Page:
6305 this address gets overwritten
6306 10106300
6307 10000000
6308 01000000
6309 0.G.W.C (To be converted]
6310 00016346
6311 11116326
6312 10106322
6313 00000000
6314 10100000
6322 10116313
6323 11006309
6324 11016346
6325 10106307
6326 000wwwwj (32-bit instruction)
6346 0gwc0000 (32-bit instruction)

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  How Instructions are Processed by Bill Degnan - 02/16/2015 00:13
Let's say you have a program with the following instruction:
B4627
B = "BRING" - Means clear the current contents of the accumulator and move contents of 4627 into the accumulator.

Allow me to digress...note that this is a 32-bit computer, word = 32 bits. For a program instruction word the first 12 bits typically (with exceptions) are ignored/not used. The exception is when the instruction is used to pass control to another memory location. More on this later.

I have been working to determine what actually gets stored in RAM, at each step of the bootstrap and program loading steps as if it were loaded into memory by the tape read routine.

The current version of the LGP-30 SIMH does not fully mimic the Flexowriter to interact as originally designed, we have to improvise. I plan to start by manually loading the bootstrap and program input routine into memory, plus the data input subroutine and data output subroutines. I intend to do this "as if" the programs were input via tape and executed via Flexowriter. If that is not possible, I will to bootstrap some other way.

Returning to the computer instruction word "B4627". The computer cannot read B4627 in its mnemonic form into memory until it's converted.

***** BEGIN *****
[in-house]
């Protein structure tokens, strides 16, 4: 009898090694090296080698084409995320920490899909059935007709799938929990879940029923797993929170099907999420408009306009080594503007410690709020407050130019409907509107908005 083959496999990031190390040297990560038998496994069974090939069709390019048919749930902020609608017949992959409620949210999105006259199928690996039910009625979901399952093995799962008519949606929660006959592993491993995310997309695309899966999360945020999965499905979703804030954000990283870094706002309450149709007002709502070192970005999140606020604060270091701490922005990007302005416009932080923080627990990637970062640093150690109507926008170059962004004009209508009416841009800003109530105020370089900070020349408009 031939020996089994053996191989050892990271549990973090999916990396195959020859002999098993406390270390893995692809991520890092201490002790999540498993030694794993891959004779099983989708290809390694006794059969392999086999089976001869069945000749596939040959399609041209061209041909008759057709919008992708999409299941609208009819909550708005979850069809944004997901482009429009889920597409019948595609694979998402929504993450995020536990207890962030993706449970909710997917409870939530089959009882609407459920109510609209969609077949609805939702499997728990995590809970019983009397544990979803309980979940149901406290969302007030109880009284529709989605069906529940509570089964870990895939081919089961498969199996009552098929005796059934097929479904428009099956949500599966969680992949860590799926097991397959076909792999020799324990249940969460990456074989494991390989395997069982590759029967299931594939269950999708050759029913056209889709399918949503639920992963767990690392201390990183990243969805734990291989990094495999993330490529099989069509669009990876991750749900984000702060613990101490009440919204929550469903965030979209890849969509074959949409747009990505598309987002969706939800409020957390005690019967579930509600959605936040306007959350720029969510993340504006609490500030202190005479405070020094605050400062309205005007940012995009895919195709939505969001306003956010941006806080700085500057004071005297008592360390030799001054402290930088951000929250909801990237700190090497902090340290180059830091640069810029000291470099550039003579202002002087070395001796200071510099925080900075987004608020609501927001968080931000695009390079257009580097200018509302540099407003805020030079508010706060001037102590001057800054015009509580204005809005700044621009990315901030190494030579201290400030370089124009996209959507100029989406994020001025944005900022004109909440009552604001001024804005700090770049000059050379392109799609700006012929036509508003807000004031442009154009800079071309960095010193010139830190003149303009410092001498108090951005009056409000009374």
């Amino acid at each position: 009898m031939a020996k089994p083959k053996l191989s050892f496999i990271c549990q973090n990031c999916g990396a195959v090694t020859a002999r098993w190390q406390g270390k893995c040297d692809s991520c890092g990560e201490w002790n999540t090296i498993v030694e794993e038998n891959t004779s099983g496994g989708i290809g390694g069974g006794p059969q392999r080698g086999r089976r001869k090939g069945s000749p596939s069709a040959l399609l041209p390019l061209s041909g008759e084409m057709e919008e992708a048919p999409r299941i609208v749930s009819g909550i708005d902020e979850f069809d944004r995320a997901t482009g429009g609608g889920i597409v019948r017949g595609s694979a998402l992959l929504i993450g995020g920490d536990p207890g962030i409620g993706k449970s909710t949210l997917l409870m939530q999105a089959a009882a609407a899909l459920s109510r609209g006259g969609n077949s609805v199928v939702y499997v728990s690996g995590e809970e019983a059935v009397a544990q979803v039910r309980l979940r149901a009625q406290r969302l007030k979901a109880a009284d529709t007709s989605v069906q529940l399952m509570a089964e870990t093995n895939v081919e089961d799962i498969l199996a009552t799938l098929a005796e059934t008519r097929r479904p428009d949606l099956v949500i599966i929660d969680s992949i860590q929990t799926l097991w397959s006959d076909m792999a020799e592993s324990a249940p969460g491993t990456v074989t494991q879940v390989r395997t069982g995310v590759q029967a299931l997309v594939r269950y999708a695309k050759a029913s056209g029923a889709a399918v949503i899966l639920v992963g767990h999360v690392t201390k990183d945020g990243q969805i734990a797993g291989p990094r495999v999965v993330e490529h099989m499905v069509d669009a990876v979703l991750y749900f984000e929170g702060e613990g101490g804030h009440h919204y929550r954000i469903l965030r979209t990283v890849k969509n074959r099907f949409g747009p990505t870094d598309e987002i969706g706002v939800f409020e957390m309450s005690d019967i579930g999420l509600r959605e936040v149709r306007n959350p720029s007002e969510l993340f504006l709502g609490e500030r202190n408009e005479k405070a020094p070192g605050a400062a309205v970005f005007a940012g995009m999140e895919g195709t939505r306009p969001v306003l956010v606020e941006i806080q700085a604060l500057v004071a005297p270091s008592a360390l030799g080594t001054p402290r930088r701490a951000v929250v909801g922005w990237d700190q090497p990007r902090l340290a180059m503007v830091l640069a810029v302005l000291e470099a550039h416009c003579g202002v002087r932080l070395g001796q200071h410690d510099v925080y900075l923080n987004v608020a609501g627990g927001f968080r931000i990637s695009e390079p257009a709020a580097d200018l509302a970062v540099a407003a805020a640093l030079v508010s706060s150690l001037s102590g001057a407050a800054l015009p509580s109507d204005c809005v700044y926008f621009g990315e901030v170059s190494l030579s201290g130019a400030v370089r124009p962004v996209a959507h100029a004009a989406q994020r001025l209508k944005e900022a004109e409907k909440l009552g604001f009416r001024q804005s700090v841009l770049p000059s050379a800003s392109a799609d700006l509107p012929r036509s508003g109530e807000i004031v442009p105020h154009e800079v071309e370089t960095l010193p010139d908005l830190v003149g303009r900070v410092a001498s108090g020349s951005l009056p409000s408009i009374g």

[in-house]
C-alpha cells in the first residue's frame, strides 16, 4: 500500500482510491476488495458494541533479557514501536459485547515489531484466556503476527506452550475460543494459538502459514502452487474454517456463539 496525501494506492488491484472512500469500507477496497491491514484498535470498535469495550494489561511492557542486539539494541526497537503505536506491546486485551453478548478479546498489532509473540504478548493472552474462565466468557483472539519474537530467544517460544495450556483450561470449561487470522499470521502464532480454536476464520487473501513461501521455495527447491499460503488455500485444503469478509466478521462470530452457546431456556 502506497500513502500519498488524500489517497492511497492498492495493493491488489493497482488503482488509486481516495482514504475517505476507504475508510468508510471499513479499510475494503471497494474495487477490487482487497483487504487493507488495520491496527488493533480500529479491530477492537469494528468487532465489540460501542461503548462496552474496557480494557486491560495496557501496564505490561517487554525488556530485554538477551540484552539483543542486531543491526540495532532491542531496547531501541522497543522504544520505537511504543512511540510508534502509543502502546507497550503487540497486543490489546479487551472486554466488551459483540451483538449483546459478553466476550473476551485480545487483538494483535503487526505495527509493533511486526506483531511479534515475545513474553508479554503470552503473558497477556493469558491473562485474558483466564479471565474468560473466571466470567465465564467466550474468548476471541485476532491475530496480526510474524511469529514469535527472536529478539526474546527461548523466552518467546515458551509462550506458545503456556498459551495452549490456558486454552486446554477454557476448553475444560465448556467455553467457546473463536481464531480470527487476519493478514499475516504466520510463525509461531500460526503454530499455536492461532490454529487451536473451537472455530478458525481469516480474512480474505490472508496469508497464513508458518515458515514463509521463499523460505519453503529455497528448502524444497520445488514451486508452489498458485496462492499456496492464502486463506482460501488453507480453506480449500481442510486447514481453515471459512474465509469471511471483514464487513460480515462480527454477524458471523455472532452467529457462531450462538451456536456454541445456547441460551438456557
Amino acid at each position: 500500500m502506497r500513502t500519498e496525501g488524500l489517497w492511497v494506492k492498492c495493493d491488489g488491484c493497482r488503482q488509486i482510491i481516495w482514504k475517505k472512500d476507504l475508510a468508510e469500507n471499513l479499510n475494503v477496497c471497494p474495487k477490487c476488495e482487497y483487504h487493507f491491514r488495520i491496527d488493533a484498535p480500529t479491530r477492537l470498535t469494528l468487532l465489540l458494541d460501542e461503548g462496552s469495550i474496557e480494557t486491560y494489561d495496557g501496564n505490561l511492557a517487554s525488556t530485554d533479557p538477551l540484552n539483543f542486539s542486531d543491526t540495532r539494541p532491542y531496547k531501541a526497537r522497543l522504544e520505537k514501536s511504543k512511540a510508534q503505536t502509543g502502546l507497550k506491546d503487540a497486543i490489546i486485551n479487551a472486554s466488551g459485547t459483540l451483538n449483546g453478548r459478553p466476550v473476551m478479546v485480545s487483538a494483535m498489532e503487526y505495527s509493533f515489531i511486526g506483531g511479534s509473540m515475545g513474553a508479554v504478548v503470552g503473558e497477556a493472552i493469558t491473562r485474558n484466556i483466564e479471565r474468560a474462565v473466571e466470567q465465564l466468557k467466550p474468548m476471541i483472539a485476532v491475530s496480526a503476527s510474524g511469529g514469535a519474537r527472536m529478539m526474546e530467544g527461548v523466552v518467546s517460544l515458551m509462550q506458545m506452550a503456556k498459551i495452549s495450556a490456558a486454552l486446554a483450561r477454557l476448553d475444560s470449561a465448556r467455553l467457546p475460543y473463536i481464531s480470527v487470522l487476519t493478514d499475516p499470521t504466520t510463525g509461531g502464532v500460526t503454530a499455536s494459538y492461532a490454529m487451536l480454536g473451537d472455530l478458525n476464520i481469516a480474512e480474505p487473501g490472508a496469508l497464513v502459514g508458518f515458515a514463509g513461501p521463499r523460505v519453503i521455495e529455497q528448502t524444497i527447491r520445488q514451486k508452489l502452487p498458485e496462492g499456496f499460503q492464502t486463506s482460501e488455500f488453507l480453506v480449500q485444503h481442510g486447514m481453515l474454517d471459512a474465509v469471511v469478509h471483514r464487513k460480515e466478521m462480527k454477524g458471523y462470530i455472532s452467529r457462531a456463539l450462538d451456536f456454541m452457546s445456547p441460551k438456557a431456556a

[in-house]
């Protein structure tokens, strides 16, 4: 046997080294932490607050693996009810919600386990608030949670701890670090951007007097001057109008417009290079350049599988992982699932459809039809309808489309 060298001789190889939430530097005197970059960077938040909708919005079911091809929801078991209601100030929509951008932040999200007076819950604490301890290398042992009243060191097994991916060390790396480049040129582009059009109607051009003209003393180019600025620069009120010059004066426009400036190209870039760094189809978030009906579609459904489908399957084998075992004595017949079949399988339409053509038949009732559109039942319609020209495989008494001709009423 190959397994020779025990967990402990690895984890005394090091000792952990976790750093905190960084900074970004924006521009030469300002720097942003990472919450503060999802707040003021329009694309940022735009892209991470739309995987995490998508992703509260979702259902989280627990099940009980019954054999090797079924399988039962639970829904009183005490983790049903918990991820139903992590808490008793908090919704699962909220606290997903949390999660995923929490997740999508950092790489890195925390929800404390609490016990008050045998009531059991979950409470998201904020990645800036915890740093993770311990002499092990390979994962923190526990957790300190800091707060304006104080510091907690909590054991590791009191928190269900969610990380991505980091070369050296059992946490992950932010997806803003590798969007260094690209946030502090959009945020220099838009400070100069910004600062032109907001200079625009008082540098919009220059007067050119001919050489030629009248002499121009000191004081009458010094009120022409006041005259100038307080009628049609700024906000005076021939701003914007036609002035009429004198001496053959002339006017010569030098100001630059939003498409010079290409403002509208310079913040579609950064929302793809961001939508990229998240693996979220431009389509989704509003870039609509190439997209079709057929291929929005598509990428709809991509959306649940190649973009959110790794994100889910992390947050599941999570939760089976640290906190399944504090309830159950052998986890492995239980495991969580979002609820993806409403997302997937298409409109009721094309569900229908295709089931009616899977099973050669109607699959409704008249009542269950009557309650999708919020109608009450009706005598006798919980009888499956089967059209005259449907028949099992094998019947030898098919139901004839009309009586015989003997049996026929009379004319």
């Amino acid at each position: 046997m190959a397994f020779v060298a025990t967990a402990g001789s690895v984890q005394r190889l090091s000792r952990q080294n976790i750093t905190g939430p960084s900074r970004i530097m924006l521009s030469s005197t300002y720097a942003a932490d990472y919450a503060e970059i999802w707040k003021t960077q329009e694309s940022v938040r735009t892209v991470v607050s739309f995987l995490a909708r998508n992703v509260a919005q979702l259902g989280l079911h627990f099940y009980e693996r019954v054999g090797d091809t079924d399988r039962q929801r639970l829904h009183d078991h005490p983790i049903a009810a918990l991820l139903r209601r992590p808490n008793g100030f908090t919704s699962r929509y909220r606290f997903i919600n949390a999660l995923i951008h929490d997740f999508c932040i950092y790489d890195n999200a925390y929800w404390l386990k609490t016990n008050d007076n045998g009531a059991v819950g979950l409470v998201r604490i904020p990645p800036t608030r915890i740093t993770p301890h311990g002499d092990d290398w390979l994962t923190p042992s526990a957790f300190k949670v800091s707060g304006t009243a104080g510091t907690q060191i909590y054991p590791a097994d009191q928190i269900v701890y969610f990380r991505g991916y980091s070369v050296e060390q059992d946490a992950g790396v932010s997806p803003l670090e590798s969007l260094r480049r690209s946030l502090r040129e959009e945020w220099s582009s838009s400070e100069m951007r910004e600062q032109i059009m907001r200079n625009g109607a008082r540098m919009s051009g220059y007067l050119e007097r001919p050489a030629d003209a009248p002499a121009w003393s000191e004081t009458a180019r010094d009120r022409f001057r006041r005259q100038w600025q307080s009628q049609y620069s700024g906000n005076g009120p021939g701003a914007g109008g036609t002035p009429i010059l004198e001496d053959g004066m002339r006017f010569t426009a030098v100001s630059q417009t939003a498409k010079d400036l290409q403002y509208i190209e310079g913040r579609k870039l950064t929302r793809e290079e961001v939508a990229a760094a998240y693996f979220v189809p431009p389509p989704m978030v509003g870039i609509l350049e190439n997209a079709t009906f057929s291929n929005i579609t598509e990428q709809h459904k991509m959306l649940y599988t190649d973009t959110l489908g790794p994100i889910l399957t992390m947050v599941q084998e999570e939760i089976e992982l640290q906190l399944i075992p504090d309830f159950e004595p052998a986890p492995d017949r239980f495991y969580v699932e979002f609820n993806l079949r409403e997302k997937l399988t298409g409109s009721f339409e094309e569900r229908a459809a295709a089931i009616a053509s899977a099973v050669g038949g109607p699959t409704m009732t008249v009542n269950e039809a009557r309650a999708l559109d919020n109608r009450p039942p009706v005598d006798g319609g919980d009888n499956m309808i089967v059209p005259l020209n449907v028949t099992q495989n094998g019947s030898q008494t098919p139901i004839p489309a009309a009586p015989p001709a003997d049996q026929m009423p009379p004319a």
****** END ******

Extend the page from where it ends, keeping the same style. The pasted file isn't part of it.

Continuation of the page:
1. First "B4627" is converted into binary-coded decimal format and entered into the accumulator. In this case,
0001 0100 0110 0010 0111
B 4 6 2 7

The accumulator is actually 64 separate 32-bit accumulators (one for each drum track), same value on each copy.

2. The input routine converts the value from the accumulator into a format that can be saved to the drum memory. Leaving out why this is so, here is what you get:
0001 00 101110 011011 00
B -- binary 46 binary 27 --

where -- represent 2-bit buffer 00's.

3. Next the word is converted into the LGP-HEX format
0001 0010 1110 0100 1100
B 2 Q 6 J

Note that the BRING instruction goes through the process unchanged. Also, 14 in LGP HEX = Q (not E), 12 in LGP Hex J (not C). B2Q63 is the end result.

The bootstrap is entered in manually, and when executed it jumps to the program input routine. The program input routine code instructs the computer how to run the data input subroutine and data output subroutines. Once in memory these subroutines can be supplemented with more subroutines that can be used by other programs.


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  Progress on SIMH Emulator by Bill Degnan - 06/10/2016 10:55
...Bill,

It took me a silly amount of time but I figured out the simh LGP-30. Here is my blog post/substitute manual:
http://obsolescenceguara...mh-lgp-30-emulator.html

After figuring it out, it all makes sense. But only after figuring it out. To be honest, learning to program the LGP-30 is likely less of a curve to climb than figuring out its simh emulator!

Kind regards, and thanks for posting your discoveries!

Oscar. ...



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  Blackjack Disassembly by Bill Degnan - 06/10/2016 10:59
Al Kossow from the SIMH list suggested the following 2014 post ...and here is a disassembly of blackjack that Eric Schlaepfer blogged about
http://tubetime.us/?p=200
...